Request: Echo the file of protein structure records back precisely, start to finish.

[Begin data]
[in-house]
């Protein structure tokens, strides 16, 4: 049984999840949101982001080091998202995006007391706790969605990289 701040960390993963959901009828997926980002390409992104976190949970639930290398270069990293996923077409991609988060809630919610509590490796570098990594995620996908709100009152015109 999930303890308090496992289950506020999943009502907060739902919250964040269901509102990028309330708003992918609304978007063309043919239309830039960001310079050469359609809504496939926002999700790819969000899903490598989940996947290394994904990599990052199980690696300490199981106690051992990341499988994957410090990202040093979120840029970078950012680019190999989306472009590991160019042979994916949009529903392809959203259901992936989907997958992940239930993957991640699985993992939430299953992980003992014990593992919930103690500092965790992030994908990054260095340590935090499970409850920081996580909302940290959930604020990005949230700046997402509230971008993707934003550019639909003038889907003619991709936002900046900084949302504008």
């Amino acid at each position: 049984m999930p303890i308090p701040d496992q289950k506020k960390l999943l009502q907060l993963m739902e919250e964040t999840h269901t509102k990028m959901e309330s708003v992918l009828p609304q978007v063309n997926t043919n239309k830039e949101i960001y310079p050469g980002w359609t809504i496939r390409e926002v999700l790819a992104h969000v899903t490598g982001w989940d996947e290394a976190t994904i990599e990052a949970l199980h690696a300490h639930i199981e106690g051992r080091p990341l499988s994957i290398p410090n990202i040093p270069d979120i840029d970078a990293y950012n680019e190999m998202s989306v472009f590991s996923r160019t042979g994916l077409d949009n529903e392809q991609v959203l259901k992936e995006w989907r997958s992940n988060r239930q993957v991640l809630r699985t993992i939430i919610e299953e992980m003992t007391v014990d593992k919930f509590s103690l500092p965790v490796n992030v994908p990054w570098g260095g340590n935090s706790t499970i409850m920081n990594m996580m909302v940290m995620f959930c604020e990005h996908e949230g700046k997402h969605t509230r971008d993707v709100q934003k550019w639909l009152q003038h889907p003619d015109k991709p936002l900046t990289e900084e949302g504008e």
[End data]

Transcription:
[in-house]
């Protein structure tokens, strides 16, 4: 049984999840949101982001080091998202995006007391706790969605990289 701040960390993963959901009828997926980002390409992104976190949970639930290398270069990293996923077409991609988060809630919610509590490796570098990594995620996908709100009152015109 999930303890308090496992289950506020999943009502907060739902919250964040269901509102990028309330708003992918609304978007063309043919239309830039960001310079050469359609809504496939926002999700790819969000899903490598989940996947290394994904990599990052199980690696300490199981106690051992990341499988994957410090990202040093979120840029970078950012680019190999989306472009590991160019042979994916949009529903392809959203259901992936989907997958992940239930993957991640699985993992939430299953992980003992014990593992919930103690500092965790992030994908990054260095340590935090499970409850920081996580909302940290959930604020990005949230700046997402509230971008993707934003550019639909003038889907003619991709936002900046900084949302504008």
């Amino acid at each position: 049984m999930p303890i308090p701040d496992q289950k506020k960390l999943l009502q907060l993963m739902e919250e964040t999840h269901t509102k990028m959901e309330s708003v992918l009828p609304q978007v063309n997926t043919n239309k830039e949101i960001y310079p050469g980002w359609t809504i496939r390409e926002v999700l790819a992104h969000v899903t490598g982001w989940d996947e290394a976190t994904i990599e990052a949970l199980h690696a300490h639930i199981e106690g051992r080091p990341l499988s994957i290398p410090n990202i040093p270069d979120i840029d970078a990293y950012n680019e190999m998202s989306v472009f590991s996923r160019t042979g994916l077409d949009n529903e392809q991609v959203l259901k992936e995006w989907r997958s992940n988060r239930q993957v991640l809630r699985t993992i939430i919610e299953e992980m003992t007391v014990d593992k919930f509590s103690l500092p965790v490796n992030v994908p990054w570098g260095g340590n935090s706790t499970i409850m920081n990594m996580m909302v940290m995620f959930c604020e990005h996908e949230g700046k997402h969605t509230r971008d993707v709100q934003k550019w639909l009152q003038h889907p003619d015109k991709p936002l900046t990289e900084e949302g504008e």